• The modificationNumber is incremented every time a resource in the database is deleted, added, or modified. Thus, applications can quickly determine if a shared resource database has been modified by another process.
  • The appInfoID and sortInfoID fields are not normally needed for a resource database but are included to match the structure of a regular database. An application may optionally use these fields for its own purposes.
  • The type and creator fields hold 4-byte signatures of the database type and creator as defined by the application that created the database.
  • The numResources field holds the number of resource info entries that are stored in the header itself. In most cases, this is the total number of resources. If all the resource info entries cannot fit in the header, however, then nextResourceList has the chunkID of a resourceList that contains the next set of resource info entries.

Each 10-byte resource info entry in the header has the resource type, the resource ID, and the local ID of the Memory Manager chunk that contains the resource data.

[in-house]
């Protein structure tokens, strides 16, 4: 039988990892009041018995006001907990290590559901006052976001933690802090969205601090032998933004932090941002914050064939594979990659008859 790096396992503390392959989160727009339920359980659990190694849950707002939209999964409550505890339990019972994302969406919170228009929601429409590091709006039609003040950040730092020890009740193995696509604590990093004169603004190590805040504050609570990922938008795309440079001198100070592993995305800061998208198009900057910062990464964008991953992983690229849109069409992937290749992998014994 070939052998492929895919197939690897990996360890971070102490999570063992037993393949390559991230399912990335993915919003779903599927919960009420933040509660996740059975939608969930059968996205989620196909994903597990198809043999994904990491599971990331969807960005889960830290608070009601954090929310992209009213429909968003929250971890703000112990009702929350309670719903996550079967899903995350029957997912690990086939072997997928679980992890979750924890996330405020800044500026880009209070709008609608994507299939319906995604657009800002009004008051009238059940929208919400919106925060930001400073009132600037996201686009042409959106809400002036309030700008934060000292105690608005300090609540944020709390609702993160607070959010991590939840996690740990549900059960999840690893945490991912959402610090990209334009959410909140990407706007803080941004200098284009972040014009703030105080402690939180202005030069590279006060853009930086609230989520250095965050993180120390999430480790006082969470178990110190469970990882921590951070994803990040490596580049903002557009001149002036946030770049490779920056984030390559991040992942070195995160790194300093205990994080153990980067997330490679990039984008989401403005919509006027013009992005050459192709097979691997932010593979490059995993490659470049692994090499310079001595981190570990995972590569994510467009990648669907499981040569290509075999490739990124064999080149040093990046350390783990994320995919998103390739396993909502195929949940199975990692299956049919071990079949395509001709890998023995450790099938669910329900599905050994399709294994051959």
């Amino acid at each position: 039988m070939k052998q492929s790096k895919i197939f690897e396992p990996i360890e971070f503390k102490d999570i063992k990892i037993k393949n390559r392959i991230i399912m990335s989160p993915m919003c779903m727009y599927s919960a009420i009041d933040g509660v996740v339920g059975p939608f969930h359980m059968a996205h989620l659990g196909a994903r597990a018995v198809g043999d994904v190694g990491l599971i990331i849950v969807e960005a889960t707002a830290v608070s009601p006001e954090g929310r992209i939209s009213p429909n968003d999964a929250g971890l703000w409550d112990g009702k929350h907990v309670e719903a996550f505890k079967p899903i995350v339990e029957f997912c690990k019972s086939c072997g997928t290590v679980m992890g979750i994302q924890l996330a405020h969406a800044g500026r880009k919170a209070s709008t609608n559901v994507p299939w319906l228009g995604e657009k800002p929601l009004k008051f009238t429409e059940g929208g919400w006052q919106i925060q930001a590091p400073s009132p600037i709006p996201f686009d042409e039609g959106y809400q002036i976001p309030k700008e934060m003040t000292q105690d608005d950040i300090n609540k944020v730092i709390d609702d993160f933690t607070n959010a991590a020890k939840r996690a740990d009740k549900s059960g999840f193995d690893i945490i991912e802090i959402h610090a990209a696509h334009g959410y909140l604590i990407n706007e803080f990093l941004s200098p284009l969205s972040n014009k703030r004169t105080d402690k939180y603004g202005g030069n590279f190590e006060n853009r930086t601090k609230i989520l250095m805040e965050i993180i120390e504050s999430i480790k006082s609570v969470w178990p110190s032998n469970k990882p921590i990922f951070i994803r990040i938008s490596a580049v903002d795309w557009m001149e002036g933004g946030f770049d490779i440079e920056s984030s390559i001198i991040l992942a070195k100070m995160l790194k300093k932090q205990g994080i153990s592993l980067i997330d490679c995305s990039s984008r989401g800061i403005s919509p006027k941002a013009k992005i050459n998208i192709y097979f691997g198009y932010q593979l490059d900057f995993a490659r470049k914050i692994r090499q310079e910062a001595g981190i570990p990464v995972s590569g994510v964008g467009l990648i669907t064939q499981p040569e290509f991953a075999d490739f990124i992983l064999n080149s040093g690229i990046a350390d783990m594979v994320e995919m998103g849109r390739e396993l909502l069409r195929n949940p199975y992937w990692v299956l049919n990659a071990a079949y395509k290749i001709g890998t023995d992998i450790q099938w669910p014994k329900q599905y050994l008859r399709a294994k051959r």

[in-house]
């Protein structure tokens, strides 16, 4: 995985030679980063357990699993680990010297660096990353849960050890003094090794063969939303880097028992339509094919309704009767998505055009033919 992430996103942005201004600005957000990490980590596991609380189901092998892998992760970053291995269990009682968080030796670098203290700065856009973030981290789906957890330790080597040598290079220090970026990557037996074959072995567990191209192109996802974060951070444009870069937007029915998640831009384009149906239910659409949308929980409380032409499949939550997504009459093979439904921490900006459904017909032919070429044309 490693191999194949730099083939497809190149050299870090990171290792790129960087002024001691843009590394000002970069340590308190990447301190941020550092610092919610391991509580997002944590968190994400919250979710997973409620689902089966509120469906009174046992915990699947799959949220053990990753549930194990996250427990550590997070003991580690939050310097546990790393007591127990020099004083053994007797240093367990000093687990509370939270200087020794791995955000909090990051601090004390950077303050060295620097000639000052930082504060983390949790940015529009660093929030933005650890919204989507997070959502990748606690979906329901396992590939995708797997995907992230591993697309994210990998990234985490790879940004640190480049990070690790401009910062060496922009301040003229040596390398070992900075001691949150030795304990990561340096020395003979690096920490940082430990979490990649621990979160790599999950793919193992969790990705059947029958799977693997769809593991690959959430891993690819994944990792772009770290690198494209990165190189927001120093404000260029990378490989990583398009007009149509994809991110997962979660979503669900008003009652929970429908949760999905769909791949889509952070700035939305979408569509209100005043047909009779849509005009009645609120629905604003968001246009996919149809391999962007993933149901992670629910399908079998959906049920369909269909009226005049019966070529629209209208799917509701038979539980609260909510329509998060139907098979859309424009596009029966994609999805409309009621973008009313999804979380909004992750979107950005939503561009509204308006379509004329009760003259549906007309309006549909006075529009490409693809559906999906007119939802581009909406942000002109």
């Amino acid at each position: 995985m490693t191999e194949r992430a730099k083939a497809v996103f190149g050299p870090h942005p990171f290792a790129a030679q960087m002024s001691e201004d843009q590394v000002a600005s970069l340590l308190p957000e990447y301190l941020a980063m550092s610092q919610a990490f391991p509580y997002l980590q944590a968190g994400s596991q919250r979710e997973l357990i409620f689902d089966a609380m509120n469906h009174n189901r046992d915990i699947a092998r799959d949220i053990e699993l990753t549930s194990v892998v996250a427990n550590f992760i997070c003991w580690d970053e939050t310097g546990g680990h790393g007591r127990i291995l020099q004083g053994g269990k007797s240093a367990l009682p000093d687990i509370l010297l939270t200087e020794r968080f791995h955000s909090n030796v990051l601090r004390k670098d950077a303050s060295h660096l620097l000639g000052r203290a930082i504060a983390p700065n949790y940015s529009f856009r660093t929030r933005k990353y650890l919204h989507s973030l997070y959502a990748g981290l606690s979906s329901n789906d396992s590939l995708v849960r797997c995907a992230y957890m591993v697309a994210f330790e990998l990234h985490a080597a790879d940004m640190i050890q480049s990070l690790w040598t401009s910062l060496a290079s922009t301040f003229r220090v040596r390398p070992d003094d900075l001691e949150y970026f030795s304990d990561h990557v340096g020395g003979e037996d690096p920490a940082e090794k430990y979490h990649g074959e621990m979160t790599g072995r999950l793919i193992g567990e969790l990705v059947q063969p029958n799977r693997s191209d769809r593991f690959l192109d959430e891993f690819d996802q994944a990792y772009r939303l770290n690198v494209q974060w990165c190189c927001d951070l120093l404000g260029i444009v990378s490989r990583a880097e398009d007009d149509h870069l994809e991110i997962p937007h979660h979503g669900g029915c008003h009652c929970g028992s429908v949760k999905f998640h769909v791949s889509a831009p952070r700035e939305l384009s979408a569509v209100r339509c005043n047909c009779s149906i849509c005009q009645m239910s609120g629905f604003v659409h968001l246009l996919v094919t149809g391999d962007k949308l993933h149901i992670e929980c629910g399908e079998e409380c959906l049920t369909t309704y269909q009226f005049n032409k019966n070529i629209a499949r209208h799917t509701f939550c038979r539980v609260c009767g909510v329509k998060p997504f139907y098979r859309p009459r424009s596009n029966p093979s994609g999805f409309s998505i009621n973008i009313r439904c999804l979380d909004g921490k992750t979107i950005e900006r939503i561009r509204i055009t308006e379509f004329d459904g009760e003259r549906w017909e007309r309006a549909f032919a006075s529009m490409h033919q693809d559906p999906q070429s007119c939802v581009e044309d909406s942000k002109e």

Using the Resource Manager ^TOP^

You can create, delete, open, and close resource databases with the routines used to create normal record-based databases (see Using the Data Manager). This includes all database-level (not record-level) routines in the Data Manager such as DmCreateDatabase, DmDeleteDatabase, DmDatabaseInfo, and so on.

When you create a new database using DmCreateDatabase, the type of database created (record or resource) depends on the value of the resDB parameter. If set, a resource database is created and the dmHdrAttrResDB bit is set in the attributes field of the database header. Given a database header ID, an application can determine which type of database it is by calling DmDatabaseInfo and examining the dmHdrAttrResDB bit in the returned attributes field.

Once a resource database has been opened, an application can read and manipulate its resources by using the resource-based access routines of the Resource Manager. Generally, applications use the DmGetResource and DmReleaseResource routines.

DmGetResource returns a handle to a resource, given the type and ID. This routine searches all open resource databases for a resource of the given type and ID, and returns a handle to it. The search starts with the most recently opened database. To search only the most recently opened resource database for a resource instead of all open resource databases, call DmGet1Resource.